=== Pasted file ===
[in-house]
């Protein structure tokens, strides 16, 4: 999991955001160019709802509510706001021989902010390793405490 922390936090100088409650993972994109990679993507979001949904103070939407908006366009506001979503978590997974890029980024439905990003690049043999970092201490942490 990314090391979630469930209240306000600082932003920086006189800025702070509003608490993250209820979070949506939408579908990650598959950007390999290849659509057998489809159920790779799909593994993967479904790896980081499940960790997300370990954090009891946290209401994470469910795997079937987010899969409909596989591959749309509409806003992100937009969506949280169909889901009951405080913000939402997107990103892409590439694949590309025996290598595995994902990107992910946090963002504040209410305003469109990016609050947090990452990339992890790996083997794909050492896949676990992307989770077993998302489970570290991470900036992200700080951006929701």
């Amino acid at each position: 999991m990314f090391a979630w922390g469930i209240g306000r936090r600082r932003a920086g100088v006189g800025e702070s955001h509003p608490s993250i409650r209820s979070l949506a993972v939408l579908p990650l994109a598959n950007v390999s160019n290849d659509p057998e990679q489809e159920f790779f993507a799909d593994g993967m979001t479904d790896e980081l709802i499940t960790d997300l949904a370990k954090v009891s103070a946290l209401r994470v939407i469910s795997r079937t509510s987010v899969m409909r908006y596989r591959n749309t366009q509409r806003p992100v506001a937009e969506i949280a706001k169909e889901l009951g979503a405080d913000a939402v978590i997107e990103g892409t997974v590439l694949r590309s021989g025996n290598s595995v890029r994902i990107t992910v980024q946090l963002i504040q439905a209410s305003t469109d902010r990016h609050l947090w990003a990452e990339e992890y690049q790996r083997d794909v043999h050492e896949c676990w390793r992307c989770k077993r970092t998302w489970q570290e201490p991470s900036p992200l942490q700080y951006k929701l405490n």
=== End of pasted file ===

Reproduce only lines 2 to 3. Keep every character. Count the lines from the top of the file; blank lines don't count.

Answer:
């Protein structure tokens, strides 16, 4: 999991955001160019709802509510706001021989902010390793405490 922390936090100088409650993972994109990679993507979001949904103070939407908006366009506001979503978590997974890029980024439905990003690049043999970092201490942490 990314090391979630469930209240306000600082932003920086006189800025702070509003608490993250209820979070949506939408579908990650598959950007390999290849659509057998489809159920790779799909593994993967479904790896980081499940960790997300370990954090009891946290209401994470469910795997079937987010899969409909596989591959749309509409806003992100937009969506949280169909889901009951405080913000939402997107990103892409590439694949590309025996290598595995994902990107992910946090963002504040209410305003469109990016609050947090990452990339992890790996083997794909050492896949676990992307989770077993998302489970570290991470900036992200700080951006929701």
């Amino acid at each position: 999991m990314f090391a979630w922390g469930i209240g306000r936090r600082r932003a920086g100088v006189g800025e702070s955001h509003p608490s993250i409650r209820s979070l949506a993972v939408l579908p990650l994109a598959n950007v390999s160019n290849d659509p057998e990679q489809e159920f790779f993507a799909d593994g993967m979001t479904d790896e980081l709802i499940t960790d997300l949904a370990k954090v009891s103070a946290l209401r994470v939407i469910s795997r079937t509510s987010v899969m409909r908006y596989r591959n749309t366009q509409r806003p992100v506001a937009e969506i949280a706001k169909e889901l009951g979503a405080d913000a939402v978590i997107e990103g892409t997974v590439l694949r590309s021989g025996n290598s595995v890029r994902i990107t992910v980024q946090l963002i504040q439905a209410s305003t469109d902010r990016h609050l947090w990003a990452e990339e992890y690049q790996r083997d794909v043999h050492e896949c676990w390793r992307c989770k077993r970092t998302w489970q570290e201490p991470s900036p992200l942490q700080y951006k929701l405490n």